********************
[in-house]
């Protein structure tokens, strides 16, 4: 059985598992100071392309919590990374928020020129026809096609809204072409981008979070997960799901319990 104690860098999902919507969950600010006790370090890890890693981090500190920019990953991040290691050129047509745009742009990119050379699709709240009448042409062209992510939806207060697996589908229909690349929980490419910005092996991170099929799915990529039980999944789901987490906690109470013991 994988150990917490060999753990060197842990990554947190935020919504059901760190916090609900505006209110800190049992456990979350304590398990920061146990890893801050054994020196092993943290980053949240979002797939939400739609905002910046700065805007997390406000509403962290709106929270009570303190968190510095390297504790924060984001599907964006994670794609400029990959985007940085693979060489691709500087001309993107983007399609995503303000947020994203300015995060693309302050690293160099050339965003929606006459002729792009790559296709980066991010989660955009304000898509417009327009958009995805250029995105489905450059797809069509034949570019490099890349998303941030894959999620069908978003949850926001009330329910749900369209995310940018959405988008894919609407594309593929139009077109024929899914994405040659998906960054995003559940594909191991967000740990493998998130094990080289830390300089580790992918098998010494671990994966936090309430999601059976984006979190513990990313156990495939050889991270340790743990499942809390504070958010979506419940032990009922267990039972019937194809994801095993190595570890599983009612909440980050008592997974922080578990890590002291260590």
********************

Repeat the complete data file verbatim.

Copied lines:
[in-house]
């Protein structure tokens, strides 16, 4: 059985598992100071392309919590990374928020020129026809096609809204072409981008979070997960799901319990 104690860098999902919507969950600010006790370090890890890693981090500190920019990953991040290691050129047509745009742009990119050379699709709240009448042409062209992510939806207060697996589908229909690349929980490419910005092996991170099929799915990529039980999944789901987490906690109470013991 994988150990917490060999753990060197842990990554947190935020919504059901760190916090609900505006209110800190049992456990979350304590398990920061146990890893801050054994020196092993943290980053949240979002797939939400739609905002910046700065805007997390406000509403962290709106929270009570303190968190510095390297504790924060984001599907964006994670794609400029990959985007940085693979060489691709500087001309993107983007399609995503303000947020994203300015995060693309302050690293160099050339965003929606006459002729792009790559296709980066991010989660955009304000898509417009327009958009995805250029995105489905450059797809069509034949570019490099890349998303941030894959999620069908978003949850926001009330329910749900369209995310940018959405988008894919609407594309593929139009077109024929899914994405040659998906960054995003559940594909191991967000740990493998998130094990080289830390300089580790992918098998010494671990994966936090309430999601059976984006979190513990990313156990495939050889991270340790743990499942809390504070958010979506419940032990009922267990039972019937194809994801095993190595570890599983009612909440980050008592997974922080578990890590002291260590």